Mack frequently sought advice from his radical Pietist friend and mentor Ernest Hochmann who was schooled not only in the power of oratory, but also as frequent recipient of the wrath of the authorities. As Mack continued to dream of his own “separatist-communal experiment,” he penned a letter seeking advice, guidance, and prayer from Hochmann, who was then imprisoned at Nurnberg. In Hochmann's reply dated July 24, 1708, he guided the young visionary to ponder carefully the words of Jesus in Luke 14:28 - “count the cost!” A few months later, the twenty-nine year old idealist and seven others went to the Eder river at Schwarzenau and proceeded to inaugurate their group through trine immersion baptism according to their interpretation of Matthew 28:19. Alexander Mack, Jr. later recalled that one person baptized his father who in turn baptized the others. They were five men and three women; Alexander Mack, George Grebi, Lucas Vetter, Andrew Boni, John Kipping, Joanna Kipping (wife of John), Joanna Noethiger, and Anna Mack (wife of Alexander). First known as the Schwarzenau Täufer, they would later adopt the separatist, anabaptist title of German Baptist Brethren. In the quietude of the district of Wittgenstein, Alexander Mack would attempt to institute a spiritual experiment in communal living, vigorously pattern after the New Testament account of early believers. His inherited wealth largely contributed to their ability to live under common ownership, a noteworthy state that later dissolved in almost direct correlation to the expenditure of the wealth. Enjoying a brief respite from persecution, Mack would galvanize his social ideas and theology to practical living, and his writings reflected and defended the Anabaptist Pietist heritage. He traveled extensively into the surrounding country which resulted in congregations at Epstein and Marienborn. The early Brethren message was evangelistic and centered on the simple New Testament teachings of Jesus Christ.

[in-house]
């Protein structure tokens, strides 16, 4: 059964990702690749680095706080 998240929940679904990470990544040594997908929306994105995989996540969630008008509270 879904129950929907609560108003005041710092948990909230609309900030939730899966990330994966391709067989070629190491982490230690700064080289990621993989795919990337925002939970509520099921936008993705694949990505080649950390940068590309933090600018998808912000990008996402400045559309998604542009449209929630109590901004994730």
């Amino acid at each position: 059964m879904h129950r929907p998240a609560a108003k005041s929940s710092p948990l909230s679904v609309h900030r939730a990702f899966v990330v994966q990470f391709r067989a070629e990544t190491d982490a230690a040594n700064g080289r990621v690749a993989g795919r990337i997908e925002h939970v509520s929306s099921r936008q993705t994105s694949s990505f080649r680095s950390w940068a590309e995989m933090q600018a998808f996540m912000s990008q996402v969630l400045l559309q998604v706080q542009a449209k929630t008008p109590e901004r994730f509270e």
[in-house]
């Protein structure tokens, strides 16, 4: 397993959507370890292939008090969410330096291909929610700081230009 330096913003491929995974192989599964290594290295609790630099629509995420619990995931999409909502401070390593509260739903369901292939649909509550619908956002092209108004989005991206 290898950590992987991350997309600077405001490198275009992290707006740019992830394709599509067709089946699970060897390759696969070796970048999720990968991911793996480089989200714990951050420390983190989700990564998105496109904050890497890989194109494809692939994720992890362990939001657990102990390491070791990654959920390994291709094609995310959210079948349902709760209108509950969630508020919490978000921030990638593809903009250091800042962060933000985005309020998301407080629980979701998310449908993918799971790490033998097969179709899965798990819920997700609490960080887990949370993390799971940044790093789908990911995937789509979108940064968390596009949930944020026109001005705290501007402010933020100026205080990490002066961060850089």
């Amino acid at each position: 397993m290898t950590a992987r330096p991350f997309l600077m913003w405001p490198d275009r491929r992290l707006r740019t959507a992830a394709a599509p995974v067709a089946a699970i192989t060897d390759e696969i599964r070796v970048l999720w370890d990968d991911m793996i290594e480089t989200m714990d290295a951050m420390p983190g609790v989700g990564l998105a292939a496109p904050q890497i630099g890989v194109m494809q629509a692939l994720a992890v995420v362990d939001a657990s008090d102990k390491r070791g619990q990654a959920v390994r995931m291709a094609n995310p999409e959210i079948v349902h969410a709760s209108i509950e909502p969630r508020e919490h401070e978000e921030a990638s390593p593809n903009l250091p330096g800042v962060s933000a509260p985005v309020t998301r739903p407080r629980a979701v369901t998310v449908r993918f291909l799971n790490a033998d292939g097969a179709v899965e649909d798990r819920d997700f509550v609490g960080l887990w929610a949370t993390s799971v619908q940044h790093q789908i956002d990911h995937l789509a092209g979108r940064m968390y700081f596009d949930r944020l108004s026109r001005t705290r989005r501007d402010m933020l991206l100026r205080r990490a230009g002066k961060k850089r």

A monthly magazine which serves as the official voice of the Church of the Brethren. It is issued ten times per year with a combined issue in January/February and July/August. For a history behind the development of Brethren publications, see Nineteenth Century Acculturation of the Brethren. This magazine was previously titled the “Gospel Messenger” until January, 1965 when the word Gospel was removed.
An extended ministry of On Earth Peace Assembly which offers conflict resolution guidance to congregations, church camps, and related groups, through programs of training seminars, workshops, and educational materials.
A program of ministry for young adults working under the direction of local congregations.
Created by an official action of Annual Conference 2008 that combined the former General Board with the former Associal of Brethren Caregivers to form a new board whose stated vision is to “wholly engage in the reconciliation of all people to God and to each other”. Their mission is “to extend the church??s witness around the world ... serving as a bridge between the local and global communities by creating opportunities for service and partnership.” MMB serves as a liason to each of the twenty-four districts and facilitates search committees appointed by districts to secure new District Executive/Ministers.
An independent, Brethren affiliated, property and liability carrier offering insurance plans for congregations, agencies, and individuals, that was formed in 1885 by the Northeast District Conference of Kansas.